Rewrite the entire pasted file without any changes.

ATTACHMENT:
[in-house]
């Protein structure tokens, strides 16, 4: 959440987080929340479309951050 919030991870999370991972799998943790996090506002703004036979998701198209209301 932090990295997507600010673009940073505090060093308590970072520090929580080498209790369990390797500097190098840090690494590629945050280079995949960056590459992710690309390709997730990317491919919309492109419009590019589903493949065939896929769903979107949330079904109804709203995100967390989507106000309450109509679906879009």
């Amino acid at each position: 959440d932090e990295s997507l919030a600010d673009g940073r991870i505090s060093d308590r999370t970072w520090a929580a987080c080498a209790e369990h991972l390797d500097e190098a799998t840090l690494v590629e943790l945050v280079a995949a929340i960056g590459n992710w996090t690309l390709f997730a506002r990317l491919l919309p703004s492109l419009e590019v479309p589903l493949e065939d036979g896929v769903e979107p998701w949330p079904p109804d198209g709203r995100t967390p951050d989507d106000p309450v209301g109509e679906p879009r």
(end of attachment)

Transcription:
[in-house]
């Protein structure tokens, strides 16, 4: 959440987080929340479309951050 919030991870999370991972799998943790996090506002703004036979998701198209209301 932090990295997507600010673009940073505090060093308590970072520090929580080498209790369990390797500097190098840090690494590629945050280079995949960056590459992710690309390709997730990317491919919309492109419009590019589903493949065939896929769903979107949330079904109804709203995100967390989507106000309450109509679906879009």
């Amino acid at each position: 959440d932090e990295s997507l919030a600010d673009g940073r991870i505090s060093d308590r999370t970072w520090a929580a987080c080498a209790e369990h991972l390797d500097e190098a799998t840090l690494v590629e943790l945050v280079a995949a929340i960056g590459n992710w996090t690309l390709f997730a506002r990317l491919l919309p703004s492109l419009e590019v479309p589903l493949e065939d036979g896929v769903e979107p998701w949330p079904p109804d198209g709203r995100t967390p951050d989507d106000p309450v209301g109509e679906p879009r």